Page last updated at 10:34 GMT, Tuesday, 16 September 2008 11:34 UK

'Texting' clue to LA train crash

Derailed coaches at the site of the collision
Twenty-two people were killed in the rush-hour collision

Investigators studying a train collision in California are examining whether one of the drivers was distracted by his mobile phone.

The driver on a train carrying 222 passengers apparently ignored a red signal, causing it to hit a freight train, rail company Metrolink has said.

Local TV has reported that the driver sent a text message before the crash.

At least 24 people were killed and 80 hurt in the collision - the deadliest train accident in the US in 15 years.

The force of the impact last Friday drove the passenger train's engine back inside the first carriage.

Firefighters had to cut through the roof of the train, which was a double-decker, removing chunks of metal piece by piece. Sniffer dogs were also brought in to try to detect signs of life.

Ban sought

Two teenage train enthusiasts who befriended the driver of the passenger train have told local TV station KCBS-TV they received a text message from him just before the crash.

The question is, did he see it as red? Did he see it as something else? Did he see it at all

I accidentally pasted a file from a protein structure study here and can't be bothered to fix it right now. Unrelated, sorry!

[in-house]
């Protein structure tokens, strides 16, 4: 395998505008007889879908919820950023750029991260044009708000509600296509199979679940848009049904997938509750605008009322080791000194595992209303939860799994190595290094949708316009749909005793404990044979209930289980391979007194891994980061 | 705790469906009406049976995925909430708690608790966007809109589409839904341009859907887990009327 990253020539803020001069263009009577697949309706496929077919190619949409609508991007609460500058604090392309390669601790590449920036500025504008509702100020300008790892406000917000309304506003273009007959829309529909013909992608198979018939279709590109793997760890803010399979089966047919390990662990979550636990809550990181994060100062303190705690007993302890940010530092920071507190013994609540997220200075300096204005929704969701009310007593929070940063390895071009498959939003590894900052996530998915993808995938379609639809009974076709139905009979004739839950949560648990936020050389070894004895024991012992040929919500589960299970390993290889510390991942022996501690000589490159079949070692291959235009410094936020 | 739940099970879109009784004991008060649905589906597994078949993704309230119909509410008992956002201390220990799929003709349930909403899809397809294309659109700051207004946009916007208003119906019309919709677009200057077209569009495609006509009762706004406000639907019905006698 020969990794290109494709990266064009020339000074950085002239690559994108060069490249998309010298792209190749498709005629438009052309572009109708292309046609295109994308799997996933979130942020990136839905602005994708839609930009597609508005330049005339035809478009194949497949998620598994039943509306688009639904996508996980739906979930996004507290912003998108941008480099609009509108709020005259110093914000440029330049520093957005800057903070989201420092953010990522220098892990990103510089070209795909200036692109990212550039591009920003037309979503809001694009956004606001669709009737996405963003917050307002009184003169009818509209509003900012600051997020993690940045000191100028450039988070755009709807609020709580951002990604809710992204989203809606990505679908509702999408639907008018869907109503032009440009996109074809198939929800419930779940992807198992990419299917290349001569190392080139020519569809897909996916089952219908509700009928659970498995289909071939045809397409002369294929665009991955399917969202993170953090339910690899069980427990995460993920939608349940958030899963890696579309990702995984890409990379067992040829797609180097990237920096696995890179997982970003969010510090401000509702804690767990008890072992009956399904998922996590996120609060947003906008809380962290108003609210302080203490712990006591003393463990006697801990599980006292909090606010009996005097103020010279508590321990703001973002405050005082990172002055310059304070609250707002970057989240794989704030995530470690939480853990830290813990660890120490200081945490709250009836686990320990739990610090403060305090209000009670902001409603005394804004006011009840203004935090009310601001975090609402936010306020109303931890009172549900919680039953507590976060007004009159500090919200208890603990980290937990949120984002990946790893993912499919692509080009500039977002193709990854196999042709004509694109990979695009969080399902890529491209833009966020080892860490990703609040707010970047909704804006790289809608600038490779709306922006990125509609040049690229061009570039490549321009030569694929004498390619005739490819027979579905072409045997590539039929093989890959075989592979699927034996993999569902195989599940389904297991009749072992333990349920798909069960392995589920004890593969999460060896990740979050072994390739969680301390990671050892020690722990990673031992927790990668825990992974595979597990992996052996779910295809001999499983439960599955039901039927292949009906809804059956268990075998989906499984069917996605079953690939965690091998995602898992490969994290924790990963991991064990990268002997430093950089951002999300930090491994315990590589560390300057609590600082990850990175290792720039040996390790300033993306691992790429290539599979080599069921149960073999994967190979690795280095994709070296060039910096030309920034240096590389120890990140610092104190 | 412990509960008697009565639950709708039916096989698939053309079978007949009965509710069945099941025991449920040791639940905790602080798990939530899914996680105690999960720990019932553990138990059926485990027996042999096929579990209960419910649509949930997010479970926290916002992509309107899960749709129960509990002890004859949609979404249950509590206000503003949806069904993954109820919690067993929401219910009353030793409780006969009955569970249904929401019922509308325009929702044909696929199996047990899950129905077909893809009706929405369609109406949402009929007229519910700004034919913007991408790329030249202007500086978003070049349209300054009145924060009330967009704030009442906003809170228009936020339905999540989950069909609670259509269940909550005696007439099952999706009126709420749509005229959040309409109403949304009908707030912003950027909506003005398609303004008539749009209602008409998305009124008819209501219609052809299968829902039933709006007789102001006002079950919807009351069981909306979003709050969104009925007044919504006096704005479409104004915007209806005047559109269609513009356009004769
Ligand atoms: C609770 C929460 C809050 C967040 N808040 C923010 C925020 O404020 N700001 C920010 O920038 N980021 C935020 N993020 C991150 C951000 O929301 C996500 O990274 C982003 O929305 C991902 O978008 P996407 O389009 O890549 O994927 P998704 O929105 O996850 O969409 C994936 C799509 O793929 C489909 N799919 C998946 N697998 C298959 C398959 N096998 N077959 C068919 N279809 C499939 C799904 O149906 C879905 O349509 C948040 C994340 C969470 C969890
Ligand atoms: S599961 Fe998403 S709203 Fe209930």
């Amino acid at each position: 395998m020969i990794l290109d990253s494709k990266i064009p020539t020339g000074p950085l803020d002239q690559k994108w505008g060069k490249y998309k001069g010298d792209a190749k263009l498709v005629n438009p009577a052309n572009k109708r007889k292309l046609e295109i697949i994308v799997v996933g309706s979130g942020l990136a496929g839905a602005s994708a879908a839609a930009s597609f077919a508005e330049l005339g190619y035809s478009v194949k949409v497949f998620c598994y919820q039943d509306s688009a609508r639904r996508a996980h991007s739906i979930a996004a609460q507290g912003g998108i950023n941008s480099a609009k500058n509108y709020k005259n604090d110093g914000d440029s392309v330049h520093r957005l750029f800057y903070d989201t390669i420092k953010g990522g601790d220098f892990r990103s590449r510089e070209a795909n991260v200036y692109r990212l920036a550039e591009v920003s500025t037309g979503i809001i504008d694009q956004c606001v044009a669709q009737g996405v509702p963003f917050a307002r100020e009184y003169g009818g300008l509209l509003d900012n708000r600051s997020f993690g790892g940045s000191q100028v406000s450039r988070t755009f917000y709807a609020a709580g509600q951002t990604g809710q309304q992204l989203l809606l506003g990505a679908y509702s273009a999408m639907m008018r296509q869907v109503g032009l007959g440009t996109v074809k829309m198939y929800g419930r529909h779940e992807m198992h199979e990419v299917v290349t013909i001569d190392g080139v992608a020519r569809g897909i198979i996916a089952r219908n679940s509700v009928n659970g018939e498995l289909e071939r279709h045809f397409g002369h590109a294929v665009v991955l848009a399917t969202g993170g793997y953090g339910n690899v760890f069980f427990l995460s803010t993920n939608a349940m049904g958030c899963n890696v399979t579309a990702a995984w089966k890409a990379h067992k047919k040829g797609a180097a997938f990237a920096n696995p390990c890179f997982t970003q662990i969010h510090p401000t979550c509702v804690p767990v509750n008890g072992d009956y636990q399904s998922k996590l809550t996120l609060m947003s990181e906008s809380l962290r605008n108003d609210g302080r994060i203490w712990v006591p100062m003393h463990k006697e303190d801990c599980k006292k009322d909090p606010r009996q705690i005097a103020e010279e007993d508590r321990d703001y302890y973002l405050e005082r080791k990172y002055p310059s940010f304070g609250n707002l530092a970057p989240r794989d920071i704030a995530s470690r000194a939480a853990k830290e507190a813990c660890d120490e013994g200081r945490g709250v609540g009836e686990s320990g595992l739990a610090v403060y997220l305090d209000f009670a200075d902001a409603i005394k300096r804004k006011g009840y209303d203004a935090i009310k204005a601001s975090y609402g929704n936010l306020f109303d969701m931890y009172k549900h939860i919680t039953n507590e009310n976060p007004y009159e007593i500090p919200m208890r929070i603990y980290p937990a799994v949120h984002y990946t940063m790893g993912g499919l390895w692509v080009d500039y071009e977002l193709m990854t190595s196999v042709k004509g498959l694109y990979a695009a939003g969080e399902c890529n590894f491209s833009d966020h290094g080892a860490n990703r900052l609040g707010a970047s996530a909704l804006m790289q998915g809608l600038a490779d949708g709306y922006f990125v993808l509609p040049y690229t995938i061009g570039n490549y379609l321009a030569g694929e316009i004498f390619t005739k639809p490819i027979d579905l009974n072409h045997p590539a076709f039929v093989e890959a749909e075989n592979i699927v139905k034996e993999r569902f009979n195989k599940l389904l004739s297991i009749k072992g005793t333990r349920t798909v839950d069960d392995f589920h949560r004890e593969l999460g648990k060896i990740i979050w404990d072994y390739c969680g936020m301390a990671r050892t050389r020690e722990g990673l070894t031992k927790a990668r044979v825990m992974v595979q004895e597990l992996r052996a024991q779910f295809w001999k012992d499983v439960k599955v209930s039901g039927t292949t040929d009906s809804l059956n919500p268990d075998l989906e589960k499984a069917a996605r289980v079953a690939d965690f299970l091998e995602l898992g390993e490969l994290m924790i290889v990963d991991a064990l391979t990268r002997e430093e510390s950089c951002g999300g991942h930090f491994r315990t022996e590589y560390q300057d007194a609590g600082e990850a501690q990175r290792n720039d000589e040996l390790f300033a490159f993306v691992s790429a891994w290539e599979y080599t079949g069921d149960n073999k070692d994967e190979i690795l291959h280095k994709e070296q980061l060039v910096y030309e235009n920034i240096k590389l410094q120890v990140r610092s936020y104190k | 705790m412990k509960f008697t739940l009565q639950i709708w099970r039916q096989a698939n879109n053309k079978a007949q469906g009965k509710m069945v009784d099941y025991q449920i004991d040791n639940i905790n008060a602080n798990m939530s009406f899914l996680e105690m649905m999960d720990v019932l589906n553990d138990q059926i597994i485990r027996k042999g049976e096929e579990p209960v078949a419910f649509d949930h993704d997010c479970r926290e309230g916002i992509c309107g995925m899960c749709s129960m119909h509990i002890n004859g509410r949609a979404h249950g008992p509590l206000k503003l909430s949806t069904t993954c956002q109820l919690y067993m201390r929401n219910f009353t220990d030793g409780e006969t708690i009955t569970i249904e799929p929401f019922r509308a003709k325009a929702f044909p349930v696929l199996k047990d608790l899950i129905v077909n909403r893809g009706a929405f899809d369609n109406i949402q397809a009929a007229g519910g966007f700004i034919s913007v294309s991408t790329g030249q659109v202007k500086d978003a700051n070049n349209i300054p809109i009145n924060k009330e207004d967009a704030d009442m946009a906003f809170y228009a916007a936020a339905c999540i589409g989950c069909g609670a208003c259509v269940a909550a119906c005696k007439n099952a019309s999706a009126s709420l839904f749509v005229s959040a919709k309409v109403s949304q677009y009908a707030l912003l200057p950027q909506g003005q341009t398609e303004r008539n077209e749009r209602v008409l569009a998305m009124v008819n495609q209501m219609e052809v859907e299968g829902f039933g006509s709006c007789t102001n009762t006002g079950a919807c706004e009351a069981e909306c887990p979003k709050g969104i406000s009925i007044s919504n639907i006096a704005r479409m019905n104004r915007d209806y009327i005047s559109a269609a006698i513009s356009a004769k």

Katy Higgins
Transport safety official

The US National Transport Safety Board (NTSB), which is investigating the crash, said it had issued a court order asking telecoms firm Verizon Wireless to release records of the train driver's cell phone.

He was among those killed in the crash.

NTSB board member Katy Higgins said the inquiry was focusing on the driver's reaction to the red signal.

"The question is, did he see it as red? Did he see it as something else? Did he see it at all?" the Associated Press news agency quoted her as saying.

A leading rail safety official in California has said he intends to seek emergency laws banning rail workers from using mobile phones on the job.

Though Metrolink bans locomotive engineers, as train drivers are termed in the US, from using mobile phones at work, there is currently no federal law against such activity.

Investigators have warned it is too early to conclude exactly what caused the crash.

Other causes being studied include possible equipment failure or the chance that the driver was suddenly incapacitated.


The train was travelling from Los Angeles to Moorpark, north-west of the city, when it crashed at 1632 (2332 GMT).

It collided with a Union Pacific freight train on a curving stretch of track in Chatsworth, in the San Fernando Valley area of Los Angeles county.

The front coach of the Metrolink passenger train derailed and was crushed by the engine after the collision. Two other coaches of the train remained upright.

Aerial images of the crash scene showed teams of rescuers using ladders to reach injured people inside the mangled front coach.

The Union Pacific freight train was badly damaged in the accident. Officials say two people - the driver and the conductor - were on board that train.

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